Event news: Live Statue protest in support of “Comfort Women”

Timed to be close to International Women’s Day, there will be a “live statue” protest outside Tate Modern this Saturday, promoted by Justice for Comfort Women UK. Here is there official press release.

Justice for ‘Comfort Women’ UK ‘Live Statue’ event in London

  • Saturday 5 March 2016 12:00 – 16:00
  • Outside Tate Modern
  • To publicise the issue of ‘Comfort Women’ – the military sexual slavery of at least 200,000 women and girls by the Japanese Imperial Army during WW2

This event is publicise the issue of ‘Comfort Women’ – the military sexual slavery of at least 200,000 women and girls by the Japanese Imperial Army from the early 1940s until the end of WW2 in 1945. The small number of known elderly survivors, mostly Korean, are still fighting for justice 70 years later.

A ‘final’ agreement announced by South Korean and Japanese governments on December 28th 2015 did not consult any surviving victim or any representative NGO. It has been rejected by Korean survivors as ‘a betrayal’, made for diplomatic expediency. Survivors in other countries where women were enslaved, for example China.

Despite Japan’s ‘sincere apology’, Shinzo Abe’s government continues to deny the historicity of the ‘comfort women’ system, branding the women as volunteers. This has strengthened calls to annul the December 28th agreement, made farcical by subsequent offensive remarks made by Japanese government ministers at the UN; the moral equivalent of holocaust deniers.

The statue in Seoul

Comfort Woman statue in Seoul

The ‘Comfort Woman’ bronze statue in Seoul, situated on private land opposite the Japanese Embassy in 2011, represents the figure of a young girl in traditional Korean dress of the 1930s. Victims were often teenagers as young as 14 years when abducted or coerced into sexual slavery. It was erected to mark the 1,000th Wednesday protest in Seoul, now in its 25th year. It has become a much loved icon for elderly survivors and the South Korean public.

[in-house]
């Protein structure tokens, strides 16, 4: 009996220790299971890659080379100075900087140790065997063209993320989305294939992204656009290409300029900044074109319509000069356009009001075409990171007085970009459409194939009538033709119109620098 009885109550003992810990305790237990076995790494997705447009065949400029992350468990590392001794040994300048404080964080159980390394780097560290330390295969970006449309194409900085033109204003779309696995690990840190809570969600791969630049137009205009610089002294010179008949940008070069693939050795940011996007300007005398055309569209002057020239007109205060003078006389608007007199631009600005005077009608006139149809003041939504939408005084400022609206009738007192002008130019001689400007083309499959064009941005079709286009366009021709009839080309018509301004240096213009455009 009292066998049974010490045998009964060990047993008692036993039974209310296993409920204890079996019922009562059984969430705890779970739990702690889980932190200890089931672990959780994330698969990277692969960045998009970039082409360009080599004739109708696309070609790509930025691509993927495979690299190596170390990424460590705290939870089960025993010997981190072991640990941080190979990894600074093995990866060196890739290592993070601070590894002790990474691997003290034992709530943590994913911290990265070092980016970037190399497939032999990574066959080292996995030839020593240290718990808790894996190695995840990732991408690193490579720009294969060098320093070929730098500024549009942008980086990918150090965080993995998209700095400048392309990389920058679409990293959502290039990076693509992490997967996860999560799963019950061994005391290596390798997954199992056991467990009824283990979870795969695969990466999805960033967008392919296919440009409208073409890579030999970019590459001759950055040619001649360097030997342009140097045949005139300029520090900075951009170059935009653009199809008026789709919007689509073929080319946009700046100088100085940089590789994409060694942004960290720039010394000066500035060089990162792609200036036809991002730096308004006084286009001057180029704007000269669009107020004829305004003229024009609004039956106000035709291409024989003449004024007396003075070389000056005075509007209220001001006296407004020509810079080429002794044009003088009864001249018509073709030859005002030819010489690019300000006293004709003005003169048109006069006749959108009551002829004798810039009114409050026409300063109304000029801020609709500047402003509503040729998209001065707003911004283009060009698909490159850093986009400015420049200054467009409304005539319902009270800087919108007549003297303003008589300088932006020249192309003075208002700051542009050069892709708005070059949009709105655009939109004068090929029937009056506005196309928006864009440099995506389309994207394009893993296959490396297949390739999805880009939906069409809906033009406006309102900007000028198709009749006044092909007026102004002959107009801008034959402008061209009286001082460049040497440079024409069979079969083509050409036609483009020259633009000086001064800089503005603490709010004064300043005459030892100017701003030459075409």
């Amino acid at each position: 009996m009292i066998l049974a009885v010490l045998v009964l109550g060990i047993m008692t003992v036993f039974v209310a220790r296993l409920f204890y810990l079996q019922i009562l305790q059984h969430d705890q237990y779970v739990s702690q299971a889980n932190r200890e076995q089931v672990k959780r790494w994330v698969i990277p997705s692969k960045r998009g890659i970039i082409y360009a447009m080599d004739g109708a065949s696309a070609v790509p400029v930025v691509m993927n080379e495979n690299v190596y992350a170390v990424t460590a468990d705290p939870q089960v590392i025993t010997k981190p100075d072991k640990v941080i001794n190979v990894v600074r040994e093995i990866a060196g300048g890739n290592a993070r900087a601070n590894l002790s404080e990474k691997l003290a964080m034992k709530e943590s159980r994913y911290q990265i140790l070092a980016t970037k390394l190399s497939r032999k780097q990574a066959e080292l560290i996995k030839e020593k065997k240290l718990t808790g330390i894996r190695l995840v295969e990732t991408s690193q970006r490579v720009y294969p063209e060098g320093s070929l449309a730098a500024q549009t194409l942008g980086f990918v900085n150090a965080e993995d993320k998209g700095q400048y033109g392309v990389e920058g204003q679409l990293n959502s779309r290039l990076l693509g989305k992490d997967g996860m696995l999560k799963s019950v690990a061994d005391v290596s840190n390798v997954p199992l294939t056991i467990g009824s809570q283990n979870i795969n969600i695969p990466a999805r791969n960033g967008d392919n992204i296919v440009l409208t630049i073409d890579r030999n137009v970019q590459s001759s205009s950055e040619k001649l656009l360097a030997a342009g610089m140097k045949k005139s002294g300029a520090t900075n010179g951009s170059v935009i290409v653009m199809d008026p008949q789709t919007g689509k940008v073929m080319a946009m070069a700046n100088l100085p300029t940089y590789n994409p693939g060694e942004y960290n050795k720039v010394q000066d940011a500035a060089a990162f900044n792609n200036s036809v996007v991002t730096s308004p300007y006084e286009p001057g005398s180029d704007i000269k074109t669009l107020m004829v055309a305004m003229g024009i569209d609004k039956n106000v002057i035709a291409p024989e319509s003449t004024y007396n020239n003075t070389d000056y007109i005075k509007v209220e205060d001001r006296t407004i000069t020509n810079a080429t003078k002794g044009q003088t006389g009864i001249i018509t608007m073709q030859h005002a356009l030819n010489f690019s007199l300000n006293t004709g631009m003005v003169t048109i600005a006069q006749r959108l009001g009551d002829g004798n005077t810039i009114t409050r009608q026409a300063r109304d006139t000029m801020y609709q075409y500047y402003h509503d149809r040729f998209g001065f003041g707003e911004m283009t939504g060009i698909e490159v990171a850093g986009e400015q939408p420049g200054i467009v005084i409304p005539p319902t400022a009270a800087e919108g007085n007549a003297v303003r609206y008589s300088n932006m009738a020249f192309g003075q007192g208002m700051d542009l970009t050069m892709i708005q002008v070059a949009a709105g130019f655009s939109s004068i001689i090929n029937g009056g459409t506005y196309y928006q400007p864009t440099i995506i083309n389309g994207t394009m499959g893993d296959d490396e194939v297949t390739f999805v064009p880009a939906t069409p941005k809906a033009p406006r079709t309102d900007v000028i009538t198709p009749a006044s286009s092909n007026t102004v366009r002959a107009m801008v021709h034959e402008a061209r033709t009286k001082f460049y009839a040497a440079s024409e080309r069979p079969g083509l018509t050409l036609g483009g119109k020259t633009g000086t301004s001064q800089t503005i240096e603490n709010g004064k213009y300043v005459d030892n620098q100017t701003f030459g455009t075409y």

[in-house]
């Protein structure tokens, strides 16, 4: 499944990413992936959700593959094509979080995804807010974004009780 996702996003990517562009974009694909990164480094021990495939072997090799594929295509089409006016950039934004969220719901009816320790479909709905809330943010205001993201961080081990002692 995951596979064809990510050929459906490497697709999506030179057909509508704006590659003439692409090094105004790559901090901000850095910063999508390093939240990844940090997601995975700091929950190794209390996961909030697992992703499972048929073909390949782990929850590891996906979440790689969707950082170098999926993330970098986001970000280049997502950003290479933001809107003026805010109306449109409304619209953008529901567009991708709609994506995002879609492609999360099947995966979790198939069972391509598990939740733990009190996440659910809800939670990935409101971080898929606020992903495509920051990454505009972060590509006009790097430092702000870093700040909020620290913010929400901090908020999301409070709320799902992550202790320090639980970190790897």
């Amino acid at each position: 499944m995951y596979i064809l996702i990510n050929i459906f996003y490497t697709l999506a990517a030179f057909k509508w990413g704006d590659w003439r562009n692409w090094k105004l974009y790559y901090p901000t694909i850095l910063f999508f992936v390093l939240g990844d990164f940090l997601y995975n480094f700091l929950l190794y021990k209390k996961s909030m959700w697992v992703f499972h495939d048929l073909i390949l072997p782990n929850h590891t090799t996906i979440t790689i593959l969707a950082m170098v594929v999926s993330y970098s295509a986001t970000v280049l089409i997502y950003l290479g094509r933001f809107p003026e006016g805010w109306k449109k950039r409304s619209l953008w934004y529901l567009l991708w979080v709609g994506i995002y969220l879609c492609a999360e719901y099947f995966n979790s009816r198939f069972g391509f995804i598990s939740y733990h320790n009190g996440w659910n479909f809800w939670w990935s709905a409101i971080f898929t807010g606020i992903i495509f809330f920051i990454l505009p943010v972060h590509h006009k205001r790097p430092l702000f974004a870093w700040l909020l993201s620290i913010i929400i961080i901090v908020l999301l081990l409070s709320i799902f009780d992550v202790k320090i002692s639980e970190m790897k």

Symbolism

Much to the astonishment of the Korean Public, President Park Geun-Hye’s government agreed to seeking its removal as a condition of the South Korea-Japan agreement of Dec 28 2015. Its presence near the Japanese embassy has been a source of annoyance for some Japanese politicians and ultra-nationalists. Removal of the statue will in fact present Park Geun Hye with a major headache since it was erected through private donations and is situated on private land. Its popularity ensures that it could not be removed without substantial police brutality, such is the determination of its supporters. Korean university students have for several weeks staged round the clock vigils, sleeping rough in the coldest winter for 32 years, to protect the statue from any government attempt of removal.

The Statue Under Threat

Much to the astonishment of the Korean Public, President Park Geun Hye’s government agreed to seeking its removal as a condition of the South Korea-Japan agreement of Dec 28 2015. Its presence near the Japanese embassy has been a source of annoyance for some Japanese politicians and ultra-nationalists. Removal of the statue will in fact present Park Geun Hye with a major headache since it was erected through private donations and is situated on private land. Its popularity ensures that it could not be removed without substantial police brutality, such is the determination of its supporters. Korean university students have for several weeks staged round the clock vigils, sleeping rough in the coldest winter for 32 years, to protect the statue from any government attempt of removal.

The Statue Event in London

Live statue

The ‘live statue’, using reproduction 1930s Korean dress was used in Justice For Comfort Women UK’s recent demonstrations at The Japanese Embassy, and outside Westminster Central Hall during the visit from UN General Secretary Ban Ki Moon. The event on Saturday 5th March is intended as a visually appealing way to inform Londoners and visitors about this historic crime against women, and the ongoing fight for justice. It is hoped many will have their photo taken with the ‘statue’ and images will be used across social media to raise awareness. An outdoor picnic will also be held, subject to weather conditions, so the event is envisaged less of a protest than an enjoyable but meaningful engagement with the public.

Links:

(automatically generated) Read LKL’s review of this event here.

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